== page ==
Eating is activism!

The more aware we are of how our food choices impact our community and our habitat, the better activists we can be. One could easily make the case that right now there is no issue that looms larger on the horizon than climate change. Every bit of data points to the fact that our earth is warming – and, as it continues to warm, the navigation of future generations as we near the 22nd century, will be very different unless we make some important changes, and according to climate scientists, those changes need to begin immediately. 

If you’re wanting to get involved and make a difference – the most powerful and impactful thing you can do is to eat local, organic, and sustainably raised food! There is no other form of activism that will have a greater impact on our community and its longevity. 

The global climate is warming at an alarming rate, and our conventional agricultural system is a significant contributor to the earth’s warming, because it currently generates about 25% of total greenhouse gas emissions. Without action, that percentage will rise substantially as other sectors reduce their emissions. A major contributor to agricultural greenhouse emissions is pesticide use. Not only do pesticides affect our health and the environment, but they also play a part, both directly and indirectly, in climate change. When pesticides are made, three main greenhouse gases are emitted: carbon dioxide, methane, and nitrous oxide. In addition to their release of damaging greenhouse gas emissions, it’s also well documented that pesticides can contaminate soil, water, turf, and other vegetation. In addition to killing insects or weeds, pesticides can be toxic to a host of other organisms including birds, fish, beneficial insects, and non-targeted plants.

Fossil fuels are used in the production of pesticides. The use of pesticides supports highly unsustainable food and farming systems, and they affect the soil’s ability to sequester carbon. The soil is one of our largest carbon sinks. However, over 30% of soils worldwide are degraded by unsustainable land management. In a vicious cycle, more fertilizers are then required to provide the soil’s missing nutrients and highly fertilized plants become more attractive to pests, leading farmers to apply even more pesticides. Global comparisons between organic and conventional farming systems show that organic farms hold more carbon in total and sequester at a rate approximately 14 times higher than with conventional farming practices.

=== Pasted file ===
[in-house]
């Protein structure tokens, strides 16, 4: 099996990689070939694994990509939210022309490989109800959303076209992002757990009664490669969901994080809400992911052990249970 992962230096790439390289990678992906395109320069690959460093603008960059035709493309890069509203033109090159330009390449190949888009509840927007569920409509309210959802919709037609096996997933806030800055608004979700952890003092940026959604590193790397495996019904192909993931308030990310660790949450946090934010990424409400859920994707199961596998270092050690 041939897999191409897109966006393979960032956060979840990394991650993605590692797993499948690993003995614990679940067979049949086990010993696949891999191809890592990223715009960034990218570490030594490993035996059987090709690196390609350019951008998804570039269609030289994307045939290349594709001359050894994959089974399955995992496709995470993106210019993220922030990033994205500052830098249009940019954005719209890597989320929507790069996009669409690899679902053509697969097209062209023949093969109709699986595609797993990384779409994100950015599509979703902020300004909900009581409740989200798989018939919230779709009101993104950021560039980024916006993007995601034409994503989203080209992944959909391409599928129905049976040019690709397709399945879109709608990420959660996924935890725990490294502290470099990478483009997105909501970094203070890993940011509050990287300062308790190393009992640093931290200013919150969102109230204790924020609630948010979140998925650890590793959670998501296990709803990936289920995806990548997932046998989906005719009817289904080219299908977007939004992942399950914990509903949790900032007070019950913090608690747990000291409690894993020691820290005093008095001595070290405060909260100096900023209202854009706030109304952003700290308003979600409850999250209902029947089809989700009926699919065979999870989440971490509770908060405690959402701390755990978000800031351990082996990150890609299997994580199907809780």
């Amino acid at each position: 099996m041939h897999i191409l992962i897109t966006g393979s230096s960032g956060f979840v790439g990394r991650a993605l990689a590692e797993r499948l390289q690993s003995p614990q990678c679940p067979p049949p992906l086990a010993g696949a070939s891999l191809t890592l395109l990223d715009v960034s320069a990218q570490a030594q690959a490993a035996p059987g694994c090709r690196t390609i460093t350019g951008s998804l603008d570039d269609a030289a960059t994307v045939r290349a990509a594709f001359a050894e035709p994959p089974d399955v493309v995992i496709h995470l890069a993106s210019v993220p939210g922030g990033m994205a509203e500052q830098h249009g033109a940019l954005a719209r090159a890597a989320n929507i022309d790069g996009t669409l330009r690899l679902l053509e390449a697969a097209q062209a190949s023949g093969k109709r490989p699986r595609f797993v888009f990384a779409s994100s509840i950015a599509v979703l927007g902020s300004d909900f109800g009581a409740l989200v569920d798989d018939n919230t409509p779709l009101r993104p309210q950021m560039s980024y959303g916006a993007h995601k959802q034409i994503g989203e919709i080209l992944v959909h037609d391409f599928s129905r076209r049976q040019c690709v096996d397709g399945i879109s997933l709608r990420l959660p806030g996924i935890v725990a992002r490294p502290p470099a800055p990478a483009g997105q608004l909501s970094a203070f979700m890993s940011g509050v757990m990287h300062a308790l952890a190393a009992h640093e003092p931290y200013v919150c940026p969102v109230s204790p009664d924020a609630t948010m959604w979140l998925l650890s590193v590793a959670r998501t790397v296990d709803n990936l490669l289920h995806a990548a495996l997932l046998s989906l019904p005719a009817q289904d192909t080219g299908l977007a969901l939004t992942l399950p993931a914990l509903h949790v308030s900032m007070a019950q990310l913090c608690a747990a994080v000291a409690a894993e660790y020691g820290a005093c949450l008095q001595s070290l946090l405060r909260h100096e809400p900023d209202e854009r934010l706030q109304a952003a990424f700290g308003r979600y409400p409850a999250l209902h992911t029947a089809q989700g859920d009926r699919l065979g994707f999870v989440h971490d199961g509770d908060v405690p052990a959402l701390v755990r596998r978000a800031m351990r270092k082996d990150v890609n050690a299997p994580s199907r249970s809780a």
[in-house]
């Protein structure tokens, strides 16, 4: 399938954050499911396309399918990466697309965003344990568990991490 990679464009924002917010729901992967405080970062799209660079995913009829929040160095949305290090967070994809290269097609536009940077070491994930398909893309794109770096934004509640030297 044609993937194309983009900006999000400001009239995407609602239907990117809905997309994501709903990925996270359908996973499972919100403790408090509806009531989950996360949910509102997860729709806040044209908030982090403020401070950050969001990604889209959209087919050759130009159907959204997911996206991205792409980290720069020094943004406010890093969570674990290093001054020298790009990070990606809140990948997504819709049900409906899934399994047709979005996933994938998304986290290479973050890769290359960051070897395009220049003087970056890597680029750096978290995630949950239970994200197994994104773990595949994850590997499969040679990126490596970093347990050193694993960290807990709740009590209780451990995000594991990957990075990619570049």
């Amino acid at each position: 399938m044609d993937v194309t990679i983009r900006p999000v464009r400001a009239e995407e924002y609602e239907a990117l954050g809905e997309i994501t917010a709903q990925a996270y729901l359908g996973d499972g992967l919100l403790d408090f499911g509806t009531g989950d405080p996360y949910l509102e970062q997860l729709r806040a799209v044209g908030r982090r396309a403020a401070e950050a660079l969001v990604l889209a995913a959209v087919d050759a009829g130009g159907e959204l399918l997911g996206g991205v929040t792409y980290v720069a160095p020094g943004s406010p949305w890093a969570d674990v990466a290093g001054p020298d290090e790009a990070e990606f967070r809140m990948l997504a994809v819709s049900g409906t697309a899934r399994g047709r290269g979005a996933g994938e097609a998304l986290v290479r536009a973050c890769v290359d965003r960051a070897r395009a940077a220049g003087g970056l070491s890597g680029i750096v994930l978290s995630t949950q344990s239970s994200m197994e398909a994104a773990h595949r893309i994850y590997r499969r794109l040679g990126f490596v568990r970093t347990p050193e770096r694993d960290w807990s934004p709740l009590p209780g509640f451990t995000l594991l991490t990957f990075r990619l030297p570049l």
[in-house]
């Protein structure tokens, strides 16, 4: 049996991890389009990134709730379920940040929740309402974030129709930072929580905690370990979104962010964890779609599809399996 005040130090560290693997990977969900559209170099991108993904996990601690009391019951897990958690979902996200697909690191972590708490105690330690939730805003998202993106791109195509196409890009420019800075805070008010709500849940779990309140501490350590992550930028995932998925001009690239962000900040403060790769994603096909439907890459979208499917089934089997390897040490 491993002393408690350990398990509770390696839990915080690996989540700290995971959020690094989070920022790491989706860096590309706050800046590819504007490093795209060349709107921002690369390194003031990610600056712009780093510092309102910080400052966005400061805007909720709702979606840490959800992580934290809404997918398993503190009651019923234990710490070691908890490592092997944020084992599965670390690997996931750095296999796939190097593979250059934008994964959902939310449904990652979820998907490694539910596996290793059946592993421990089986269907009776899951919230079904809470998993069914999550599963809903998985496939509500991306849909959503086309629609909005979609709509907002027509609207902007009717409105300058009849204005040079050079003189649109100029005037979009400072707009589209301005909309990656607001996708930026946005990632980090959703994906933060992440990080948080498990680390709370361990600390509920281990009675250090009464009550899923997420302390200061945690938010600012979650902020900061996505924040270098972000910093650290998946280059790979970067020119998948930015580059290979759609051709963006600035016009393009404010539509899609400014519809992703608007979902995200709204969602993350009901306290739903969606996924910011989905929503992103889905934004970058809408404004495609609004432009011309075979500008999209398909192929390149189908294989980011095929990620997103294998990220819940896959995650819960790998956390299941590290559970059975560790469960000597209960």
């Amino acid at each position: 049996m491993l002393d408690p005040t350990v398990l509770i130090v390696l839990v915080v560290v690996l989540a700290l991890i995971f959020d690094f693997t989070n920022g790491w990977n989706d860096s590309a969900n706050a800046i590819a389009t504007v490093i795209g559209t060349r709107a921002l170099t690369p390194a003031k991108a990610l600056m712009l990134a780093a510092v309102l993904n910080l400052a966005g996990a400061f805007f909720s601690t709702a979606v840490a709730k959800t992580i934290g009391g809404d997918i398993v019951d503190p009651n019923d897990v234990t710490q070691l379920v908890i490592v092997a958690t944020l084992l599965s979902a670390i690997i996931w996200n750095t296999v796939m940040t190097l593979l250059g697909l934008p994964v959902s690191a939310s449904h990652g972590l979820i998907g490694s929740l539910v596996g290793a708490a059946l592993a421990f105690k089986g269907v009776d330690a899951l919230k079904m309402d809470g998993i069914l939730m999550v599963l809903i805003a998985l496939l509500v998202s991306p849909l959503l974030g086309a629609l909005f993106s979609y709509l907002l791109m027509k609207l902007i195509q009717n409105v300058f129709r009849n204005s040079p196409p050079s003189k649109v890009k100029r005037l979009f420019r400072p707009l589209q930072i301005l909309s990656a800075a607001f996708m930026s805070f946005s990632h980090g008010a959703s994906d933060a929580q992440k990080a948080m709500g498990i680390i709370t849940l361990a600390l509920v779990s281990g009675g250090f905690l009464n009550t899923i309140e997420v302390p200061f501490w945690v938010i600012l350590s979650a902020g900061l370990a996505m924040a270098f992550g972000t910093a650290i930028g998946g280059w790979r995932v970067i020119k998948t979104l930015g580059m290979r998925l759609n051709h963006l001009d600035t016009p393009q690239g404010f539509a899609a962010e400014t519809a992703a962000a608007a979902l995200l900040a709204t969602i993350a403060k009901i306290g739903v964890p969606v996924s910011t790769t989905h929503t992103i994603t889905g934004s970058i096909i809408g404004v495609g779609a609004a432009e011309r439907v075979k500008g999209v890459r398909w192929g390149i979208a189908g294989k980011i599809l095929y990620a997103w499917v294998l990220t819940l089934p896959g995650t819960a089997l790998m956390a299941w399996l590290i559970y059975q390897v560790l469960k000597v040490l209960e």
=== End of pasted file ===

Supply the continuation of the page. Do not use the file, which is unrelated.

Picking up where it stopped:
Like sustainable agriculture, buying locally raised food also plays a critical role in mitigating the impact of climate change. Buying locally produced food saves on environmental costs like transportation and refrigeration which both take a great toll on the environment. It’s not just the food miles that are the problem (our typical food travels an average of 1,500 miles from farm to table, while locally raised food travels an average of only 50 miles from farm to table) – it’s that every one of those tractor trailers, filled with fresh produce and traveling from the west coast to the east coast, is refrigerated in order to maintain the quality of the food. Temperature-controlled transportation generates far more emissions than non-refrigerated transport because of the extra fuel requirements for cooling and because of leakage of refrigerant as they travel across the country. 

Each time a diesel engine operates (and these refrigerated trucks run on diesel fuel), it emits air pollutants and exhaust particulates into the surrounding community. Diesel exhaust is a mixture of thousands of gases and fine particles that contains more than 40 toxic air contaminants. These include many known or suspected cancer-causing substances, such as benzene, arsenic, and formaldehyde. Our food transportation system puts millions of these diesel-burning refrigerated trucks on the road each year. 

So, we have a choice. We can support our communities and protect our future by choosing to eat locally and sustainably raised food, or we can choose the well-worn path of our current conventional food system . . . one that seems easy and convenient but produces dire and irreversible outcomes. Choosing to eat locally raised, organic, certified naturally grown (CNG), regenerative, and sustainably raised foods is how you can make a difference. Put your activism to work!

 Choose Local. Choose Organic. Choose Mother Earth Food.